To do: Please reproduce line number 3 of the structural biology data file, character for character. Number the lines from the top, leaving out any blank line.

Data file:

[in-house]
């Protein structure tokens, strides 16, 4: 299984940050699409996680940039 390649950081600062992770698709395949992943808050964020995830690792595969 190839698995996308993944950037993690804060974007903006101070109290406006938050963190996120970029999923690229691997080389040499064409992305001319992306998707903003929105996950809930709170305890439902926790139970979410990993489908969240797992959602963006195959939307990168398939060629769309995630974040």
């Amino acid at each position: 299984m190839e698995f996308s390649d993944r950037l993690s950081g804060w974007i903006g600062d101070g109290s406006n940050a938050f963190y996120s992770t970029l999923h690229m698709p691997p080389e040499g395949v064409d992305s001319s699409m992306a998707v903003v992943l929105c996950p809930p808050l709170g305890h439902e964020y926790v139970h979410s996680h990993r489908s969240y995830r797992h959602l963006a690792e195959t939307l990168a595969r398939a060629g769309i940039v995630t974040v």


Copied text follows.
């Amino acid at each position: 299984m190839e698995f996308s390649d993944r950037l993690s950081g804060w974007i903006g600062d101070g109290s406006n940050a938050f963190y996120s992770t970029l999923h690229m698709p691997p080389e040499g395949v064409d992305s001319s699409m992306a998707v903003v992943l929105c996950p809930p808050l709170g305890h439902e964020y926790v139970h979410s996680h990993r489908s969240y995830r797992h959602l963006a690792e195959t939307l990168a595969r398939a060629g769309i940039v995630t974040v």